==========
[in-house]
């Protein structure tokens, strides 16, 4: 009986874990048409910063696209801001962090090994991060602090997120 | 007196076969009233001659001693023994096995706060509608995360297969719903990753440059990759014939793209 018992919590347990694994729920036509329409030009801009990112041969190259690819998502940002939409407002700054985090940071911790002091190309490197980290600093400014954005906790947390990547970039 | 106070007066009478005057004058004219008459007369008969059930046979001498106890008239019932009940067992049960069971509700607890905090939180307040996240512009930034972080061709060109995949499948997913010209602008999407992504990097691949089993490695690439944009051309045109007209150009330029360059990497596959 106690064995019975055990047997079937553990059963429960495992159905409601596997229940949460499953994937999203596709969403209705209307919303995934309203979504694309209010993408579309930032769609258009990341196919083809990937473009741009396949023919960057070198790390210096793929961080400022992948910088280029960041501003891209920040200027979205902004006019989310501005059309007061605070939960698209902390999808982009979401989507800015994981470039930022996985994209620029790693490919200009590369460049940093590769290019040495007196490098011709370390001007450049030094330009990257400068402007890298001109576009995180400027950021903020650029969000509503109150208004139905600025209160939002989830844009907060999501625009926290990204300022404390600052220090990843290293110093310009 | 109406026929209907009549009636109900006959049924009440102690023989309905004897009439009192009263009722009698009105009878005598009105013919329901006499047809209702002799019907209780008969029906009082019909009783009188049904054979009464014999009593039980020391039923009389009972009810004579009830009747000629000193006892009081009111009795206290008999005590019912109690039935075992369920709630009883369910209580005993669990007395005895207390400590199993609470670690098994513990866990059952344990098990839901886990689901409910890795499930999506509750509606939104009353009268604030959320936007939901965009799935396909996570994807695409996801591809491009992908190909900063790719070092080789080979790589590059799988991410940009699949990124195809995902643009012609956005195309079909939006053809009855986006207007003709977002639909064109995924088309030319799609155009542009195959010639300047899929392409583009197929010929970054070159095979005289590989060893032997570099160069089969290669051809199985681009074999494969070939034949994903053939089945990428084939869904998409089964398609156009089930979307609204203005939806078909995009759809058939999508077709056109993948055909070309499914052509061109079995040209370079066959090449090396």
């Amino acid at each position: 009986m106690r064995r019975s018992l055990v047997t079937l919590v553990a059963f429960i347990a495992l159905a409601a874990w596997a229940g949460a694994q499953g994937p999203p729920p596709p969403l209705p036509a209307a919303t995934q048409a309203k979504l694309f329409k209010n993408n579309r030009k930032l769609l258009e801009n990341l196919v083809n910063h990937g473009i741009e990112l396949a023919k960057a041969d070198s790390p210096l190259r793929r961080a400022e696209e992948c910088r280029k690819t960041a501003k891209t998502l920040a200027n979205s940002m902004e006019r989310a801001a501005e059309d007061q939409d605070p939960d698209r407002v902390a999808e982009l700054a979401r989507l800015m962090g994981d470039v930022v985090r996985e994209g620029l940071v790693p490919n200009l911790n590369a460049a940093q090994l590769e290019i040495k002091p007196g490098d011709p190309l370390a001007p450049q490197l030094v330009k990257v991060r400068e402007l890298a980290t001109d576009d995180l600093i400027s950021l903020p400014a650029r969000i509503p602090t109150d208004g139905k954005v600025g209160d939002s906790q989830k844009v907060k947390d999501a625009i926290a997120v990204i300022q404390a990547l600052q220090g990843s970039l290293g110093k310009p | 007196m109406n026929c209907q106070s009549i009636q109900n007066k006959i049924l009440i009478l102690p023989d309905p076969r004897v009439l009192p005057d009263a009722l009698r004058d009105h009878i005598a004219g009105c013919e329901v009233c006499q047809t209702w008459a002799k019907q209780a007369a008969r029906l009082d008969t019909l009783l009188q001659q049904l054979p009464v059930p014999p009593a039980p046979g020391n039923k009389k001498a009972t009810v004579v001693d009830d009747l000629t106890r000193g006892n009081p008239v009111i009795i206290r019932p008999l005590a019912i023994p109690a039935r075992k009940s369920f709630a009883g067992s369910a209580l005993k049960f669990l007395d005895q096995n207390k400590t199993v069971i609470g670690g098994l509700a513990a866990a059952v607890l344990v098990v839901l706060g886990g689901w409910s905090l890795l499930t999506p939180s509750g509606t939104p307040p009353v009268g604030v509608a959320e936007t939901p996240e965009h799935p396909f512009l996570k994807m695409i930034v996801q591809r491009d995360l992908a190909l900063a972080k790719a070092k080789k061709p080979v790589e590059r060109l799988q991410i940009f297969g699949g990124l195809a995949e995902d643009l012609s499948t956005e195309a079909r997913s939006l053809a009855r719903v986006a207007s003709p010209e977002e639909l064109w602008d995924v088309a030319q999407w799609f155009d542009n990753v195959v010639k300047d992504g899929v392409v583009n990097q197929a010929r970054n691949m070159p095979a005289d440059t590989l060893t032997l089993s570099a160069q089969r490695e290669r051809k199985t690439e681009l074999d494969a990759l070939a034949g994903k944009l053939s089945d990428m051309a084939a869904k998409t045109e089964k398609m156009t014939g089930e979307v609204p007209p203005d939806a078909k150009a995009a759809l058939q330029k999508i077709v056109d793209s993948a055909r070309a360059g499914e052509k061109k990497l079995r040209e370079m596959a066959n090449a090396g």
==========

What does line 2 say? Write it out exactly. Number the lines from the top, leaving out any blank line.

């Protein structure tokens, strides 16, 4: 009986874990048409910063696209801001962090090994991060602090997120 | 007196076969009233001659001693023994096995706060509608995360297969719903990753440059990759014939793209 018992919590347990694994729920036509329409030009801009990112041969190259690819998502940002939409407002700054985090940071911790002091190309490197980290600093400014954005906790947390990547970039 | 106070007066009478005057004058004219008459007369008969059930046979001498106890008239019932009940067992049960069971509700607890905090939180307040996240512009930034972080061709060109995949499948997913010209602008999407992504990097691949089993490695690439944009051309045109007209150009330029360059990497596959 106690064995019975055990047997079937553990059963429960495992159905409601596997229940949460499953994937999203596709969403209705209307919303995934309203979504694309209010993408579309930032769609258009990341196919083809990937473009741009396949023919960057070198790390210096793929961080400022992948910088280029960041501003891209920040200027979205902004006019989310501005059309007061605070939960698209902390999808982009979401989507800015994981470039930022996985994209620029790693490919200009590369460049940093590769290019040495007196490098011709370390001007450049030094330009990257400068402007890298001109576009995180400027950021903020650029969000509503109150208004139905600025209160939002989830844009907060999501625009926290990204300022404390600052220090990843290293110093310009 | 109406026929209907009549009636109900006959049924009440102690023989309905004897009439009192009263009722009698009105009878005598009105013919329901006499047809209702002799019907209780008969029906009082019909009783009188049904054979009464014999009593039980020391039923009389009972009810004579009830009747000629000193006892009081009111009795206290008999005590019912109690039935075992369920709630009883369910209580005993669990007395005895207390400590199993609470670690098994513990866990059952344990098990839901886990689901409910890795499930999506509750509606939104009353009268604030959320936007939901965009799935396909996570994807695409996801591809491009992908190909900063790719070092080789080979790589590059799988991410940009699949990124195809995902643009012609956005195309079909939006053809009855986006207007003709977002639909064109995924088309030319799609155009542009195959010639300047899929392409583009197929010929970054070159095979005289590989060893032997570099160069089969290669051809199985681009074999494969070939034949994903053939089945990428084939869904998409089964398609156009089930979307609204203005939806078909995009759809058939999508077709056109993948055909070309499914052509061109079995040209370079066959090449090396």